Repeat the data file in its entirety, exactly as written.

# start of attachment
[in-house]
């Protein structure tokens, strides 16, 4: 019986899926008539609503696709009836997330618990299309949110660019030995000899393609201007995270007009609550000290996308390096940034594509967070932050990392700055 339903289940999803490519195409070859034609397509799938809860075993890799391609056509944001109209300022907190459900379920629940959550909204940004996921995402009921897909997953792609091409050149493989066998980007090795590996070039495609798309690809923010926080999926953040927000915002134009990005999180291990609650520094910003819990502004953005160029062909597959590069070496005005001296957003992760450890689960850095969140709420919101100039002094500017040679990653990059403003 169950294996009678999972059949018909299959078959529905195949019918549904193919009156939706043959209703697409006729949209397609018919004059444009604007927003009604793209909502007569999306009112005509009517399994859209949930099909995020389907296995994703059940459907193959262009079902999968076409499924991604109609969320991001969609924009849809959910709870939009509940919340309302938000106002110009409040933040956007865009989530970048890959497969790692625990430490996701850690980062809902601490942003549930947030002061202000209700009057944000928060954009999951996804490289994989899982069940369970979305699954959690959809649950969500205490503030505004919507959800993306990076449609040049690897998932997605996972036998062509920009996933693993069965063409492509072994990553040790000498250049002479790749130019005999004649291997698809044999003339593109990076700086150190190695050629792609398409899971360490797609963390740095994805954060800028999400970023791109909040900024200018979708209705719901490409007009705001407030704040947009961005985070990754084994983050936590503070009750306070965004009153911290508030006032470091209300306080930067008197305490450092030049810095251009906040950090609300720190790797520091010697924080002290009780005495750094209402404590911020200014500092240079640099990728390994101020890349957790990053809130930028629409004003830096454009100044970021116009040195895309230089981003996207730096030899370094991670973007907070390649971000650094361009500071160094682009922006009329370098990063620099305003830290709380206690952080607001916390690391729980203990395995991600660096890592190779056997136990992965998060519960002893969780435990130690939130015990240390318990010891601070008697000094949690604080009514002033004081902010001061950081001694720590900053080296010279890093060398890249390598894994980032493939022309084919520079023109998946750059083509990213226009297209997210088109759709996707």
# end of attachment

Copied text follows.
[in-house]
């Protein structure tokens, strides 16, 4: 019986899926008539609503696709009836997330618990299309949110660019030995000899393609201007995270007009609550000290996308390096940034594509967070932050990392700055 339903289940999803490519195409070859034609397509799938809860075993890799391609056509944001109209300022907190459900379920629940959550909204940004996921995402009921897909997953792609091409050149493989066998980007090795590996070039495609798309690809923010926080999926953040927000915002134009990005999180291990609650520094910003819990502004953005160029062909597959590069070496005005001296957003992760450890689960850095969140709420919101100039002094500017040679990653990059403003 169950294996009678999972059949018909299959078959529905195949019918549904193919009156939706043959209703697409006729949209397609018919004059444009604007927003009604793209909502007569999306009112005509009517399994859209949930099909995020389907296995994703059940459907193959262009079902999968076409499924991604109609969320991001969609924009849809959910709870939009509940919340309302938000106002110009409040933040956007865009989530970048890959497969790692625990430490996701850690980062809902601490942003549930947030002061202000209700009057944000928060954009999951996804490289994989899982069940369970979305699954959690959809649950969500205490503030505004919507959800993306990076449609040049690897998932997605996972036998062509920009996933693993069965063409492509072994990553040790000498250049002479790749130019005999004649291997698809044999003339593109990076700086150190190695050629792609398409899971360490797609963390740095994805954060800028999400970023791109909040900024200018979708209705719901490409007009705001407030704040947009961005985070990754084994983050936590503070009750306070965004009153911290508030006032470091209300306080930067008197305490450092030049810095251009906040950090609300720190790797520091010697924080002290009780005495750094209402404590911020200014500092240079640099990728390994101020890349957790990053809130930028629409004003830096454009100044970021116009040195895309230089981003996207730096030899370094991670973007907070390649971000650094361009500071160094682009922006009329370098990063620099305003830290709380206690952080607001916390690391729980203990395995991600660096890592190779056997136990992965998060519960002893969780435990130690939130015990240390318990010891601070008697000094949690604080009514002033004081902010001061950081001694720590900053080296010279890093060398890249390598894994980032493939022309084919520079023109998946750059083509990213226009297209997210088109759709996707």